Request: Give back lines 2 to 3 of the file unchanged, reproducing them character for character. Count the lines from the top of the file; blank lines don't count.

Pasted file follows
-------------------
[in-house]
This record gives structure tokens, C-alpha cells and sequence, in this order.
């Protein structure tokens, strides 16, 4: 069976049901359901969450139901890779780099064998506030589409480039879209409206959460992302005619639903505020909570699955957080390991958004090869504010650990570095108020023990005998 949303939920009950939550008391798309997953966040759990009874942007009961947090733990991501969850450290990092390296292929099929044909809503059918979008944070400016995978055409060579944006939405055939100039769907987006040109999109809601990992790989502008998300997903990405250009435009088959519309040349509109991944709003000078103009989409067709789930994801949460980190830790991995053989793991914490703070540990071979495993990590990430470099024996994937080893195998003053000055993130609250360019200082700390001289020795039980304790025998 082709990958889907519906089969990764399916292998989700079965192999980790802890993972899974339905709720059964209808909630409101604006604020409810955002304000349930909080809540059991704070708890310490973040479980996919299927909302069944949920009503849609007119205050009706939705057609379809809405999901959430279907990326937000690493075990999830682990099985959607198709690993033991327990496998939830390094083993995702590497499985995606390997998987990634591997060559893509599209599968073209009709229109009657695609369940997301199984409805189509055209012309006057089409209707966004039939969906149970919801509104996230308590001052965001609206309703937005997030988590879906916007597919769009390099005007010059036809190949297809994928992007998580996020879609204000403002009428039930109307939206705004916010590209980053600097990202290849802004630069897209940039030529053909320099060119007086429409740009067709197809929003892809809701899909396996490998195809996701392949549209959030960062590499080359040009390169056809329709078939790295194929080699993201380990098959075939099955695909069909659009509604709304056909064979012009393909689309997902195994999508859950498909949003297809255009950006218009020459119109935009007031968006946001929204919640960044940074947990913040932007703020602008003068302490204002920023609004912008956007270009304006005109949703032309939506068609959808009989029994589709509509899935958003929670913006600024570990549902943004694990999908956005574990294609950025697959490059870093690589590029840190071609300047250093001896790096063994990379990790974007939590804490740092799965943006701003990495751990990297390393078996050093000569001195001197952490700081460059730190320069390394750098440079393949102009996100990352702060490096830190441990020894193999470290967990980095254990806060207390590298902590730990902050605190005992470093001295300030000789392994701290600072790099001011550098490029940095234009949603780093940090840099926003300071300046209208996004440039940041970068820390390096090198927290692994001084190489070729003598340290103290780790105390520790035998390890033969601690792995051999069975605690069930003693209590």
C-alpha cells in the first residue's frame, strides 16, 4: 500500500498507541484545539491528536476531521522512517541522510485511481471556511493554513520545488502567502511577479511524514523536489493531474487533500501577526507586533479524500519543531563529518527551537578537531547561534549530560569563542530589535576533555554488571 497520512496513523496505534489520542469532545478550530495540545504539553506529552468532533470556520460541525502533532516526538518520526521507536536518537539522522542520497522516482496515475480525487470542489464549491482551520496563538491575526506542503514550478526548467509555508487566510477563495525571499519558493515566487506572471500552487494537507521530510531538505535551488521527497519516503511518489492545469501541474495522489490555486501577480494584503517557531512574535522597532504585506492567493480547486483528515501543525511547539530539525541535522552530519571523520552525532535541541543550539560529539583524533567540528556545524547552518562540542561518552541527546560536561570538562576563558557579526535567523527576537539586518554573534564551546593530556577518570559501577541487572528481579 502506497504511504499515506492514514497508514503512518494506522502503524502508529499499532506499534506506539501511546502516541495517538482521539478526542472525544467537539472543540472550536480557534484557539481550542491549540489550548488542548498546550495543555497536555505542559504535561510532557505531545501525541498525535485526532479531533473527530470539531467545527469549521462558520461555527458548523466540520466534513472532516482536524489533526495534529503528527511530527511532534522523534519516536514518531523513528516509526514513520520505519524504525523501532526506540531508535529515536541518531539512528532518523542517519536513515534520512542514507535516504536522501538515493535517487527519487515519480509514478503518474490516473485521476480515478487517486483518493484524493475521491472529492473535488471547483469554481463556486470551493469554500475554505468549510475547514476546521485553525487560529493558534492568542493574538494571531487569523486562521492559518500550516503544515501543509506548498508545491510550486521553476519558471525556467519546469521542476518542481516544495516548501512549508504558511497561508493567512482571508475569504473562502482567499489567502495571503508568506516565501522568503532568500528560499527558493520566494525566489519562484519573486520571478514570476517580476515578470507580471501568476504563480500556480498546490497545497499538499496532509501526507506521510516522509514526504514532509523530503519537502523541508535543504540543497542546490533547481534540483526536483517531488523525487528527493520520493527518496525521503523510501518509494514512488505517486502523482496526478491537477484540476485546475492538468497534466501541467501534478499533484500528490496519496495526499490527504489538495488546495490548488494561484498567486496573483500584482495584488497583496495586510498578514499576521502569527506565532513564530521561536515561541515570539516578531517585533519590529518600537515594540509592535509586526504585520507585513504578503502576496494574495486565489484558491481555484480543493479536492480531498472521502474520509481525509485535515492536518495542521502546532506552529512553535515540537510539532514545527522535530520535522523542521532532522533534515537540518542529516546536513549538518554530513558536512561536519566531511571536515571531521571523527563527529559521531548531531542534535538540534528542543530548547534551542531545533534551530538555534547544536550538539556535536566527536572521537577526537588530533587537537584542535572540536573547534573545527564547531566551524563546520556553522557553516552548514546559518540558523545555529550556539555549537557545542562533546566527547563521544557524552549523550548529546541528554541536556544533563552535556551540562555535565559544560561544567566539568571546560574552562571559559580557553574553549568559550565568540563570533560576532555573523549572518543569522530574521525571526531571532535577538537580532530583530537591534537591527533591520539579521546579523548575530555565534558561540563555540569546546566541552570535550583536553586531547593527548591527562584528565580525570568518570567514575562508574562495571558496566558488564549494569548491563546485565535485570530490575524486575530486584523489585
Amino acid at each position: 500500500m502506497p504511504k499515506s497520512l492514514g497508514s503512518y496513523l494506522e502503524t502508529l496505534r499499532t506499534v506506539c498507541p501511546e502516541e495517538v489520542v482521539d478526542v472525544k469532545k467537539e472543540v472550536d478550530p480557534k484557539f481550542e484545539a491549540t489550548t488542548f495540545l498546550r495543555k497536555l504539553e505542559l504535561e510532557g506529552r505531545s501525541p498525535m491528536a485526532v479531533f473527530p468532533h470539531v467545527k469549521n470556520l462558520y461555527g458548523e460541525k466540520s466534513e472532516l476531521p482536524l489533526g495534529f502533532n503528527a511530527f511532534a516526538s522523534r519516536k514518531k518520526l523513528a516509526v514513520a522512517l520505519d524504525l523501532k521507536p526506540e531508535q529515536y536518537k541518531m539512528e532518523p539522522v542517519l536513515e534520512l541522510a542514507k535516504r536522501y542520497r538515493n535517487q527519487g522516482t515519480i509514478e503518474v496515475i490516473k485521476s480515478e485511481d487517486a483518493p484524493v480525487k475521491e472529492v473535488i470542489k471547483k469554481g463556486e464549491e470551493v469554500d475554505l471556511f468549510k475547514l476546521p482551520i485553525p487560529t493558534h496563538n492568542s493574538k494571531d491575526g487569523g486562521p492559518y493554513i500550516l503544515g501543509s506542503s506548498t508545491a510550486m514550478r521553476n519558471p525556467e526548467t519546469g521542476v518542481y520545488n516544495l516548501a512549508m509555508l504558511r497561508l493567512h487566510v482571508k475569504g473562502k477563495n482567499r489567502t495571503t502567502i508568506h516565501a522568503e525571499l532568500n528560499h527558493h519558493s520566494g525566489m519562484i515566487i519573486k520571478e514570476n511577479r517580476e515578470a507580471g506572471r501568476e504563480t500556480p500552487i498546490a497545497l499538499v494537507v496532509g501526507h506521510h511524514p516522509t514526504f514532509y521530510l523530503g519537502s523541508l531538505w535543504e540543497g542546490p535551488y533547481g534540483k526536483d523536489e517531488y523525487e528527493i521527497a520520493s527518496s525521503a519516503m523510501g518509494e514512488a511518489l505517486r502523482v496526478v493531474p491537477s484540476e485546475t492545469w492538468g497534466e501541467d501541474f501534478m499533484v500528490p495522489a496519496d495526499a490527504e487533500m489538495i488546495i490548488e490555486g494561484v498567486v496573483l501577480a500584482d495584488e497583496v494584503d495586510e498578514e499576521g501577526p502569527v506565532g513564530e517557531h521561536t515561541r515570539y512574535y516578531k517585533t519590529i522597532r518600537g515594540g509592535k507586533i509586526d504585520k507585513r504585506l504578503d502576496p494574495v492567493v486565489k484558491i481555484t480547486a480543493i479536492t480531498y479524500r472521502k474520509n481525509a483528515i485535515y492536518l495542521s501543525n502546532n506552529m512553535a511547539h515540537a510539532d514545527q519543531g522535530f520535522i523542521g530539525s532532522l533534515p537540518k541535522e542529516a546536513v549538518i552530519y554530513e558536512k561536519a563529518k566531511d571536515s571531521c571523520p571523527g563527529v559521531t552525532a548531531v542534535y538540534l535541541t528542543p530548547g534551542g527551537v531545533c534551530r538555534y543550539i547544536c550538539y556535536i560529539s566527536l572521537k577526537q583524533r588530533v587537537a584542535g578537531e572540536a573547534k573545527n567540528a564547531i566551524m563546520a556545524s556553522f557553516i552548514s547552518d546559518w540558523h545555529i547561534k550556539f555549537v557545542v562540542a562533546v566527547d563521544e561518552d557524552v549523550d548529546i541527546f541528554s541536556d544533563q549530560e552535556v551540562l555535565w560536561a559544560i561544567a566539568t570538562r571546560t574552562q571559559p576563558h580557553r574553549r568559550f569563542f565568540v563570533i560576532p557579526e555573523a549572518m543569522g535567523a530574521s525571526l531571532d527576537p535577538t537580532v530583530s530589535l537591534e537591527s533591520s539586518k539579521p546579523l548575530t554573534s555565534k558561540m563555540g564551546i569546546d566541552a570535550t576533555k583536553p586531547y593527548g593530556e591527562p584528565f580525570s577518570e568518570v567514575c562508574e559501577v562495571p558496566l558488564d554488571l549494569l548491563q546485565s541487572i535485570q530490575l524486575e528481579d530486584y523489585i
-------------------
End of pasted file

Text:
This record gives structure tokens, C-alpha cells and sequence, in this order.
């Protein structure tokens, strides 16, 4: 069976049901359901969450139901890779780099064998506030589409480039879209409206959460992302005619639903505020909570699955957080390991958004090869504010650990570095108020023990005998 949303939920009950939550008391798309997953966040759990009874942007009961947090733990991501969850450290990092390296292929099929044909809503059918979008944070400016995978055409060579944006939405055939100039769907987006040109999109809601990992790989502008998300997903990405250009435009088959519309040349509109991944709003000078103009989409067709789930994801949460980190830790991995053989793991914490703070540990071979495993990590990430470099024996994937080893195998003053000055993130609250360019200082700390001289020795039980304790025998 082709990958889907519906089969990764399916292998989700079965192999980790802890993972899974339905709720059964209808909630409101604006604020409810955002304000349930909080809540059991704070708890310490973040479980996919299927909302069944949920009503849609007119205050009706939705057609379809809405999901959430279907990326937000690493075990999830682990099985959607198709690993033991327990496998939830390094083993995702590497499985995606390997998987990634591997060559893509599209599968073209009709229109009657695609369940997301199984409805189509055209012309006057089409209707966004039939969906149970919801509104996230308590001052965001609206309703937005997030988590879906916007597919769009390099005007010059036809190949297809994928992007998580996020879609204000403002009428039930109307939206705004916010590209980053600097990202290849802004630069897209940039030529053909320099060119007086429409740009067709197809929003892809809701899909396996490998195809996701392949549209959030960062590499080359040009390169056809329709078939790295194929080699993201380990098959075939099955695909069909659009509604709304056909064979012009393909689309997902195994999508859950498909949003297809255009950006218009020459119109935009007031968006946001929204919640960044940074947990913040932007703020602008003068302490204002920023609004912008956007270009304006005109949703032309939506068609959808009989029994589709509509899935958003929670913006600024570990549902943004694990999908956005574990294609950025697959490059870093690589590029840190071609300047250093001896790096063994990379990790974007939590804490740092799965943006701003990495751990990297390393078996050093000569001195001197952490700081460059730190320069390394750098440079393949102009996100990352702060490096830190441990020894193999470290967990980095254990806060207390590298902590730990902050605190005992470093001295300030000789392994701290600072790099001011550098490029940095234009949603780093940090840099926003300071300046209208996004440039940041970068820390390096090198927290692994001084190489070729003598340290103290780790105390520790035998390890033969601690792995051999069975605690069930003693209590």